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Monday, January 23, 2017

How to Enforce a Child Support Order

As many can attest, going through a divorce can be a difficult experience and the process can become contentious. Even after the spouses reach a settlement, conflict may continue to arise, particularly when a parent fails to make the required child support payments. In these cases, it may be necessary to take legal action to enforce the child support order.

Child Support at a Glance

While child support determinations may vary state to state, the courts generally consider a number of factors in reaching these decisions, including:

  • The child's standing of living while the parents were married

  • The income of each parent

  • Whether one parent is paying alimony to the other

  • The health, medical and educational expenses of the child

Child support orders specify the amount that is to be paid and usually require payments to be made on a monthly basis until the child becomes an adult.

Enforcing a Support Order

While both parents are responsible for the financial well-being of their children, the parent who has primary custody will typically be awarded child support. A parent who fails to comply with court ordered child support can be held accountable by the other parent. In order enforce the order, it is necessary to file an "Order to Show Cause" or a similar legal document with the court. This order must also be served on the non-paying parent.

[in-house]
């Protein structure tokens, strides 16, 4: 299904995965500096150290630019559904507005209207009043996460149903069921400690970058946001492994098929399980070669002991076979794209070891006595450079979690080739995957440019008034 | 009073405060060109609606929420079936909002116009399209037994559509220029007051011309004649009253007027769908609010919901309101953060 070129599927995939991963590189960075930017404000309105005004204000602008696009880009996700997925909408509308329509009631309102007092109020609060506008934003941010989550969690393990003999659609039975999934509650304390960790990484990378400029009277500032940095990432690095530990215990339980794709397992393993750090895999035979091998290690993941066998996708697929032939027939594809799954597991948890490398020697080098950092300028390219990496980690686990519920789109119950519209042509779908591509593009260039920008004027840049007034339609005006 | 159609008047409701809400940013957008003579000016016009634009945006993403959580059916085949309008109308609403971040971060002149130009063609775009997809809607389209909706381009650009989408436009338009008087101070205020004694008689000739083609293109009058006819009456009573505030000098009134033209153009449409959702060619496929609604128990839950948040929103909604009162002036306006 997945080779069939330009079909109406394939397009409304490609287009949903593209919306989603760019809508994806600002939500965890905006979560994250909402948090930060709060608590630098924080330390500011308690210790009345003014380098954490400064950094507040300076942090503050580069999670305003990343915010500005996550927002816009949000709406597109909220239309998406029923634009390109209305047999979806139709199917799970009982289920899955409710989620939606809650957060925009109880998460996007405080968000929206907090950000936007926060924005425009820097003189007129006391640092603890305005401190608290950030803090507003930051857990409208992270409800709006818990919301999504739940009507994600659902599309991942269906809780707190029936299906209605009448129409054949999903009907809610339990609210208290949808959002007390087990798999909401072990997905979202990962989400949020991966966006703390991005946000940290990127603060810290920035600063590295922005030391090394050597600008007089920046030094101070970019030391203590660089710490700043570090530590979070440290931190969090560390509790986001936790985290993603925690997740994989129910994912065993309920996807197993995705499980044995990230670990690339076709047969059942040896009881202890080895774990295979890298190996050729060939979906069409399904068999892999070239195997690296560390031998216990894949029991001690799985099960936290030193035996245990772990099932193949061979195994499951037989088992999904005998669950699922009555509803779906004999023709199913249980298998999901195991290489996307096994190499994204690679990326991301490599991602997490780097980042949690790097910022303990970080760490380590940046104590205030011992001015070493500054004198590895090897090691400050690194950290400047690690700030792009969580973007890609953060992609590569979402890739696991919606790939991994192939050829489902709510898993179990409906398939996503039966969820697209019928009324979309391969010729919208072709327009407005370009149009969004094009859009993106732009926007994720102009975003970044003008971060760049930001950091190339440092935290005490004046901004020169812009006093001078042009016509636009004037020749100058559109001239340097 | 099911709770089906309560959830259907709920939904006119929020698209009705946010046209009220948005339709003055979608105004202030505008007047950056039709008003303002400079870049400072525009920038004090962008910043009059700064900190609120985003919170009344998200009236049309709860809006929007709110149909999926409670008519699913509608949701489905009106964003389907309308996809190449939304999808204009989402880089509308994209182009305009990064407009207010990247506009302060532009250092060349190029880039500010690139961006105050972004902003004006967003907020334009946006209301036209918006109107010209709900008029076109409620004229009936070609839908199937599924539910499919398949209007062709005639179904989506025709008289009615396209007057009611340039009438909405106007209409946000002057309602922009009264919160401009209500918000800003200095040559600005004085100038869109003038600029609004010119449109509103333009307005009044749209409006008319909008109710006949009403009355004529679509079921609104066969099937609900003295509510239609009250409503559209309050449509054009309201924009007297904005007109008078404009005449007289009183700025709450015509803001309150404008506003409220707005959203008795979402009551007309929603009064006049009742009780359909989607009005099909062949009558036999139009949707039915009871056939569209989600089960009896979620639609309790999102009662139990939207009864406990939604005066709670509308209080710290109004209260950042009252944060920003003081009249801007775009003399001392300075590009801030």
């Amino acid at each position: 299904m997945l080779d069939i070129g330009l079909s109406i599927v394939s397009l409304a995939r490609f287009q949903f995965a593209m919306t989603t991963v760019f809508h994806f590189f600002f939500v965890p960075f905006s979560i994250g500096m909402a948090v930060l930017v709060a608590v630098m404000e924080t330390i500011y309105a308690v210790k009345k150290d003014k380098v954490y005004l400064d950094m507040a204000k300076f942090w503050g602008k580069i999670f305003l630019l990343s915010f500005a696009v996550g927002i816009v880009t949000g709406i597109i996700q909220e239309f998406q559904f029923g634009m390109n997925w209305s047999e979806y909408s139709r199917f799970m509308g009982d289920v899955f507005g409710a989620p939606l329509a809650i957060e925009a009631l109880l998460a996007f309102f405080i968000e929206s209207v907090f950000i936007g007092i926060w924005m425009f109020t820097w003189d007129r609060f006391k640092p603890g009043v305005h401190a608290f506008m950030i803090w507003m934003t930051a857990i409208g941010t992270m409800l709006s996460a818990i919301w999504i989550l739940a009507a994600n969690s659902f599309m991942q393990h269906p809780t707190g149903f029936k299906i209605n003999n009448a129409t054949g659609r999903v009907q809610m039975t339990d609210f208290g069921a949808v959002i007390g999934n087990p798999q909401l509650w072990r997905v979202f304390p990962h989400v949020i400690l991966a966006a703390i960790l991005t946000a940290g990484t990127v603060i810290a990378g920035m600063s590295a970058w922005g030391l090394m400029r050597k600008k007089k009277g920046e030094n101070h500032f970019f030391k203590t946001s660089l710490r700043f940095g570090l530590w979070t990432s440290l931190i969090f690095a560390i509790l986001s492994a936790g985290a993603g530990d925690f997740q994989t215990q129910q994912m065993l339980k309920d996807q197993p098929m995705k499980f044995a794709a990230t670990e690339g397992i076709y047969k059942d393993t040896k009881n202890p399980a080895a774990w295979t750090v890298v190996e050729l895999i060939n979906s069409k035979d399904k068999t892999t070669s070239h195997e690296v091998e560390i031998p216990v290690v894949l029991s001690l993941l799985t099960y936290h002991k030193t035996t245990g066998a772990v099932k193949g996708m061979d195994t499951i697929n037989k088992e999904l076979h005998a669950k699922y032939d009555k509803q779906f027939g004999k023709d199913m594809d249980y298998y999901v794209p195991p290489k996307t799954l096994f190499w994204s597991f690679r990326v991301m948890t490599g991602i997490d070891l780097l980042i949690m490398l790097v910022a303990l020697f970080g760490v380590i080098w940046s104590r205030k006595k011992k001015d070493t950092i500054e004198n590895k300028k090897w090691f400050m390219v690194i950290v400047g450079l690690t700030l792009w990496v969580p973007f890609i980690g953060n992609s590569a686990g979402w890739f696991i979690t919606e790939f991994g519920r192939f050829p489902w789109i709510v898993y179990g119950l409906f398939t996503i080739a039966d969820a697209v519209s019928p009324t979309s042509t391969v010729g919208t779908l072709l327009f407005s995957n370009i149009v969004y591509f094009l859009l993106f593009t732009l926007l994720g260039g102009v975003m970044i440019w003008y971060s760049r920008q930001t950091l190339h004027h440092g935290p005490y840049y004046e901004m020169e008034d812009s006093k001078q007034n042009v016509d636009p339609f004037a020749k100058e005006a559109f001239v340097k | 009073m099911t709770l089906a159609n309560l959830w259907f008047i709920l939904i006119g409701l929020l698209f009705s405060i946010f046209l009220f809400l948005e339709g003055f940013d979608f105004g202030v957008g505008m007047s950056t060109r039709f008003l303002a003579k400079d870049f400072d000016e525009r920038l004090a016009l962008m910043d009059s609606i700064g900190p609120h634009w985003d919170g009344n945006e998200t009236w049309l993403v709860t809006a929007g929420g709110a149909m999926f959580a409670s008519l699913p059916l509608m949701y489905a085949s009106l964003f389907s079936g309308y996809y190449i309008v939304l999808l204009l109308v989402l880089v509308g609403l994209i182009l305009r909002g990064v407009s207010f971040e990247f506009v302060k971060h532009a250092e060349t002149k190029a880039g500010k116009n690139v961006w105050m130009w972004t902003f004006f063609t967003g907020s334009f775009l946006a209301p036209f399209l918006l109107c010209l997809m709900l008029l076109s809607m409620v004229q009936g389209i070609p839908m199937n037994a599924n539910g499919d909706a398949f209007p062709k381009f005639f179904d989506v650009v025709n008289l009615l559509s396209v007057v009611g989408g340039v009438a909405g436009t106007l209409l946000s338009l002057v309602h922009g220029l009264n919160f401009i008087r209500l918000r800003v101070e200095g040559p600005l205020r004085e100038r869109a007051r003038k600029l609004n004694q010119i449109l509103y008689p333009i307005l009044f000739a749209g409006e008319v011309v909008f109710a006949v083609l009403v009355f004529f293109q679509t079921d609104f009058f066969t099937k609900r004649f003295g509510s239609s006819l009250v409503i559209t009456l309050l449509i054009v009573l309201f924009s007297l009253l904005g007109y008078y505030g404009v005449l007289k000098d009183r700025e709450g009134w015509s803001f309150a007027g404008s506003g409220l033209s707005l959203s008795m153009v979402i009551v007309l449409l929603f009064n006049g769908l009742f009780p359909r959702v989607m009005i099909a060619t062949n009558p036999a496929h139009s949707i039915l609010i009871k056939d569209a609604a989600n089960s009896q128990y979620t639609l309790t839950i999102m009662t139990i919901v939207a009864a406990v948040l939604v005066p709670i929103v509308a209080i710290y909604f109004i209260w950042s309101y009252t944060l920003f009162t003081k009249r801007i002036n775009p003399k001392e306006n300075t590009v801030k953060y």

The court will then hold a hearing and the non-paying parent will need to explain why the payments have not been made. In some cases, there may be legitimate reasons, such as a sudden loss of income or an illness or other emergency. If the order was violated without cause, however, the court will move to enforce the order. In these situations, the court has a number of options, such as ordering payments to be automatically deducted from the non-paying parent's paycheck.

If the parent is a repeat offender, the court can also garnish his or her wages, place a lien on real property or even seize bank accounts. A more drastic step, the court may find the non-paying parent to be in contempt of court which could result in a prison sentence and fines. However, courts are generally not inclined to go this far since the parent will then be unable to earn income to comply with the child support order.

In the end, divorcing spouses have a duty to support their children, regardless of the circumstances of the divorce. If you need help enforcing a child support order, you should consult with an experienced family law attorney.

 


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